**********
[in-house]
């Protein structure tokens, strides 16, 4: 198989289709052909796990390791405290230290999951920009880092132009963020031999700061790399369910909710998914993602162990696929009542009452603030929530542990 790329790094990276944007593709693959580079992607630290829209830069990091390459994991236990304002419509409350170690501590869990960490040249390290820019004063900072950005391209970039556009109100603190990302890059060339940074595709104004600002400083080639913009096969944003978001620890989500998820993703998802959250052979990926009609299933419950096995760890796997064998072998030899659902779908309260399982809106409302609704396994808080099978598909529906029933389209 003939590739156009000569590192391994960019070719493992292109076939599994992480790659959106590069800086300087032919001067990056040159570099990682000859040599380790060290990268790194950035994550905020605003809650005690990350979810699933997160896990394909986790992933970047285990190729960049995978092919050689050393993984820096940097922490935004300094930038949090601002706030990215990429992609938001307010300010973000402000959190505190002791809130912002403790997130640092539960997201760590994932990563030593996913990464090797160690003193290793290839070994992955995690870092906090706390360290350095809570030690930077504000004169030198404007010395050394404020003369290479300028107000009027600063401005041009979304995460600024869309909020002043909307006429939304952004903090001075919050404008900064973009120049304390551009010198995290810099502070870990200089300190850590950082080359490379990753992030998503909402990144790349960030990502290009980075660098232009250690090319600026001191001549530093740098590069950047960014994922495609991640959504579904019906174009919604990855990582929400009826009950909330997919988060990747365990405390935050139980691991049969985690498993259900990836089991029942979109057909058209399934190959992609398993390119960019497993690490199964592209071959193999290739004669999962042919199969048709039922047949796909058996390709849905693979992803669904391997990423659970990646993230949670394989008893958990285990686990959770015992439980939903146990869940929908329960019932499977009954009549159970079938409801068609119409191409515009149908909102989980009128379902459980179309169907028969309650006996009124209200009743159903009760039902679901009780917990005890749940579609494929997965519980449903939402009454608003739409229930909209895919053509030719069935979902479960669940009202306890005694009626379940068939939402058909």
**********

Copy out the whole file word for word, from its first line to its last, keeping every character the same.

[in-house]
């Protein structure tokens, strides 16, 4: 198989289709052909796990390791405290230290999951920009880092132009963020031999700061790399369910909710998914993602162990696929009542009452603030929530542990 790329790094990276944007593709693959580079992607630290829209830069990091390459994991236990304002419509409350170690501590869990960490040249390290820019004063900072950005391209970039556009109100603190990302890059060339940074595709104004600002400083080639913009096969944003978001620890989500998820993703998802959250052979990926009609299933419950096995760890796997064998072998030899659902779908309260399982809106409302609704396994808080099978598909529906029933389209 003939590739156009000569590192391994960019070719493992292109076939599994992480790659959106590069800086300087032919001067990056040159570099990682000859040599380790060290990268790194950035994550905020605003809650005690990350979810699933997160896990394909986790992933970047285990190729960049995978092919050689050393993984820096940097922490935004300094930038949090601002706030990215990429992609938001307010300010973000402000959190505190002791809130912002403790997130640092539960997201760590994932990563030593996913990464090797160690003193290793290839070994992955995690870092906090706390360290350095809570030690930077504000004169030198404007010395050394404020003369290479300028107000009027600063401005041009979304995460600024869309909020002043909307006429939304952004903090001075919050404008900064973009120049304390551009010198995290810099502070870990200089300190850590950082080359490379990753992030998503909402990144790349960030990502290009980075660098232009250690090319600026001191001549530093740098590069950047960014994922495609991640959504579904019906174009919604990855990582929400009826009950909330997919988060990747365990405390935050139980691991049969985690498993259900990836089991029942979109057909058209399934190959992609398993390119960019497993690490199964592209071959193999290739004669999962042919199969048709039922047949796909058996390709849905693979992803669904391997990423659970990646993230949670394989008893958990285990686990959770015992439980939903146990869940929908329960019932499977009954009549159970079938409801068609119409191409515009149908909102989980009128379902459980179309169907028969309650006996009124209200009743159903009760039902679901009780917990005890749940579609494929997965519980449903939402009454608003739409229930909209895919053509030719069935979902479960669940009202306890005694009626379940068939939402058909």